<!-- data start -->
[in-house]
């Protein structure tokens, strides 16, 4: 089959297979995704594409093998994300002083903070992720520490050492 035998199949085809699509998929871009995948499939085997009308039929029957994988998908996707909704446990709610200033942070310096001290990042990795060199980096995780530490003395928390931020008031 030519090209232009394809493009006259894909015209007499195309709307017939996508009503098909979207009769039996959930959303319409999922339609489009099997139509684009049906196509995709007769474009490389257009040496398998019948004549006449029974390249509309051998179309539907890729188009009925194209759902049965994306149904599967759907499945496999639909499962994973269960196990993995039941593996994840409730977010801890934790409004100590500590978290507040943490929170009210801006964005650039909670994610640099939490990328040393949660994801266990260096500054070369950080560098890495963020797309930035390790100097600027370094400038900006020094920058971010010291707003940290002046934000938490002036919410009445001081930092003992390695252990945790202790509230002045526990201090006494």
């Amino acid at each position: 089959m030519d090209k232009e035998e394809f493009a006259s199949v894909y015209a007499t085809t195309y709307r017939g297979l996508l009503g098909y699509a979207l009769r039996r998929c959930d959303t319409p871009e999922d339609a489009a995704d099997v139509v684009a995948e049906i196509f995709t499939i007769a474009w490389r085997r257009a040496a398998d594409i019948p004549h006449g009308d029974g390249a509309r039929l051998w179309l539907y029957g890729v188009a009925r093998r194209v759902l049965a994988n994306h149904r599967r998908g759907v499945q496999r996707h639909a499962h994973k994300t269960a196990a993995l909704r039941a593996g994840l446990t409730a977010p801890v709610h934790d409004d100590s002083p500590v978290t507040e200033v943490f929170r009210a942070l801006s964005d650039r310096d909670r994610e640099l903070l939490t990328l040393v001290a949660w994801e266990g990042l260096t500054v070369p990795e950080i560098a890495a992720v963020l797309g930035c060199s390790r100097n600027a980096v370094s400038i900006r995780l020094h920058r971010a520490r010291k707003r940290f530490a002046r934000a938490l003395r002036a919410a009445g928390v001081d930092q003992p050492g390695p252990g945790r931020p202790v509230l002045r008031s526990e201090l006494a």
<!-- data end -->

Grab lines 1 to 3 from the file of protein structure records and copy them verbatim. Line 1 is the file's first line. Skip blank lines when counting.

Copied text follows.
[in-house]
């Protein structure tokens, strides 16, 4: 089959297979995704594409093998994300002083903070992720520490050492 035998199949085809699509998929871009995948499939085997009308039929029957994988998908996707909704446990709610200033942070310096001290990042990795060199980096995780530490003395928390931020008031 030519090209232009394809493009006259894909015209007499195309709307017939996508009503098909979207009769039996959930959303319409999922339609489009099997139509684009049906196509995709007769474009490389257009040496398998019948004549006449029974390249509309051998179309539907890729188009009925194209759902049965994306149904599967759907499945496999639909499962994973269960196990993995039941593996994840409730977010801890934790409004100590500590978290507040943490929170009210801006964005650039909670994610640099939490990328040393949660994801266990260096500054070369950080560098890495963020797309930035390790100097600027370094400038900006020094920058971010010291707003940290002046934000938490002036919410009445001081930092003992390695252990945790202790509230002045526990201090006494």
């Amino acid at each position: 089959m030519d090209k232009e035998e394809f493009a006259s199949v894909y015209a007499t085809t195309y709307r017939g297979l996508l009503g098909y699509a979207l009769r039996r998929c959930d959303t319409p871009e999922d339609a489009a995704d099997v139509v684009a995948e049906i196509f995709t499939i007769a474009w490389r085997r257009a040496a398998d594409i019948p004549h006449g009308d029974g390249a509309r039929l051998w179309l539907y029957g890729v188009a009925r093998r194209v759902l049965a994988n994306h149904r599967r998908g759907v499945q496999r996707h639909a499962h994973k994300t269960a196990a993995l909704r039941a593996g994840l446990t409730a977010p801890v709610h934790d409004d100590s002083p500590v978290t507040e200033v943490f929170r009210a942070l801006s964005d650039r310096d909670r994610e640099l903070l939490t990328l040393v001290a949660w994801e266990g990042l260096t500054v070369p990795e950080i560098a890495a992720v963020l797309g930035c060199s390790r100097n600027a980096v370094s400038i900006r995780l020094h920058r971010a520490r010291k707003r940290f530490a002046r934000a938490l003395r002036a919410a009445g928390v001081d930092q003992p050492g390695p252990g945790r931020p202790v509230l002045r008031s526990e201090l006494a």